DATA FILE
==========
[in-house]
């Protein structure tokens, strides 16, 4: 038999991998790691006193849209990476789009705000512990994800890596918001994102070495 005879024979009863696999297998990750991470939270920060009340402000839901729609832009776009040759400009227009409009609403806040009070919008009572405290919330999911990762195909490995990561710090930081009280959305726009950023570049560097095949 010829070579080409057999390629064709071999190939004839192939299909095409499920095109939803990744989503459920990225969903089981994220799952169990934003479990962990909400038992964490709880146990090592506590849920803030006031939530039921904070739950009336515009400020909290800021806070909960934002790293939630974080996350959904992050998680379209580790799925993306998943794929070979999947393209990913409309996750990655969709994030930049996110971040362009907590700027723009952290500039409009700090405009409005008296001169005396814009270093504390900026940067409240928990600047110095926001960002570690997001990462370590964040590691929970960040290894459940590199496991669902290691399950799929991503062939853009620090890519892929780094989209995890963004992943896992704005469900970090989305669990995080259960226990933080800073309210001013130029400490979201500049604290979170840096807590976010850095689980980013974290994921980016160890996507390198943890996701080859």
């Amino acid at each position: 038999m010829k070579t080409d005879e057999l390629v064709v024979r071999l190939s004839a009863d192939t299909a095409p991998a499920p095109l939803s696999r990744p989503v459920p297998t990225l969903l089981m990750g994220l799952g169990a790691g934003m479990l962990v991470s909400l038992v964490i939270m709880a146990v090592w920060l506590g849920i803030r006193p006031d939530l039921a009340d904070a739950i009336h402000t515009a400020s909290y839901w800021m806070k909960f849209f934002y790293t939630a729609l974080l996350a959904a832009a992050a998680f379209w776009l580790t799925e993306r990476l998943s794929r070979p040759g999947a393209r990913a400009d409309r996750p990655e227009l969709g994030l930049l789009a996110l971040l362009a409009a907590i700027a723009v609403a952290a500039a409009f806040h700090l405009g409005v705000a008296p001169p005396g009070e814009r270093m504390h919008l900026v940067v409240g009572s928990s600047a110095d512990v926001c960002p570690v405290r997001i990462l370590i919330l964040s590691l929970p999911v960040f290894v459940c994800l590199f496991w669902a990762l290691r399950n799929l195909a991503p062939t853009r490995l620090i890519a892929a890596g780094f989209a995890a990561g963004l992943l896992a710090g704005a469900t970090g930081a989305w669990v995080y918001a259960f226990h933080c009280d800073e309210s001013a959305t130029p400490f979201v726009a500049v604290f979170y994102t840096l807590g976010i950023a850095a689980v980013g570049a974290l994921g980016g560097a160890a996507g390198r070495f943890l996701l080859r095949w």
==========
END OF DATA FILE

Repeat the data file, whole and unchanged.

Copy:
[in-house]
């Protein structure tokens, strides 16, 4: 038999991998790691006193849209990476789009705000512990994800890596918001994102070495 005879024979009863696999297998990750991470939270920060009340402000839901729609832009776009040759400009227009409009609403806040009070919008009572405290919330999911990762195909490995990561710090930081009280959305726009950023570049560097095949 010829070579080409057999390629064709071999190939004839192939299909095409499920095109939803990744989503459920990225969903089981994220799952169990934003479990962990909400038992964490709880146990090592506590849920803030006031939530039921904070739950009336515009400020909290800021806070909960934002790293939630974080996350959904992050998680379209580790799925993306998943794929070979999947393209990913409309996750990655969709994030930049996110971040362009907590700027723009952290500039409009700090405009409005008296001169005396814009270093504390900026940067409240928990600047110095926001960002570690997001990462370590964040590691929970960040290894459940590199496991669902290691399950799929991503062939853009620090890519892929780094989209995890963004992943896992704005469900970090989305669990995080259960226990933080800073309210001013130029400490979201500049604290979170840096807590976010850095689980980013974290994921980016160890996507390198943890996701080859």
């Amino acid at each position: 038999m010829k070579t080409d005879e057999l390629v064709v024979r071999l190939s004839a009863d192939t299909a095409p991998a499920p095109l939803s696999r990744p989503v459920p297998t990225l969903l089981m990750g994220l799952g169990a790691g934003m479990l962990v991470s909400l038992v964490i939270m709880a146990v090592w920060l506590g849920i803030r006193p006031d939530l039921a009340d904070a739950i009336h402000t515009a400020s909290y839901w800021m806070k909960f849209f934002y790293t939630a729609l974080l996350a959904a832009a992050a998680f379209w776009l580790t799925e993306r990476l998943s794929r070979p040759g999947a393209r990913a400009d409309r996750p990655e227009l969709g994030l930049l789009a996110l971040l362009a409009a907590i700027a723009v609403a952290a500039a409009f806040h700090l405009g409005v705000a008296p001169p005396g009070e814009r270093m504390h919008l900026v940067v409240g009572s928990s600047a110095d512990v926001c960002p570690v405290r997001i990462l370590i919330l964040s590691l929970p999911v960040f290894v459940c994800l590199f496991w669902a990762l290691r399950n799929l195909a991503p062939t853009r490995l620090i890519a892929a890596g780094f989209a995890a990561g963004l992943l896992a710090g704005a469900t970090g930081a989305w669990v995080y918001a259960f226990h933080c009280d800073e309210s001013a959305t130029p400490f979201v726009a500049v604290f979170y994102t840096l807590g976010i950023a850095a689980v980013g570049a974290l994921g980016g560097a160890a996507g390198r070495f943890l996701l080859r095949w």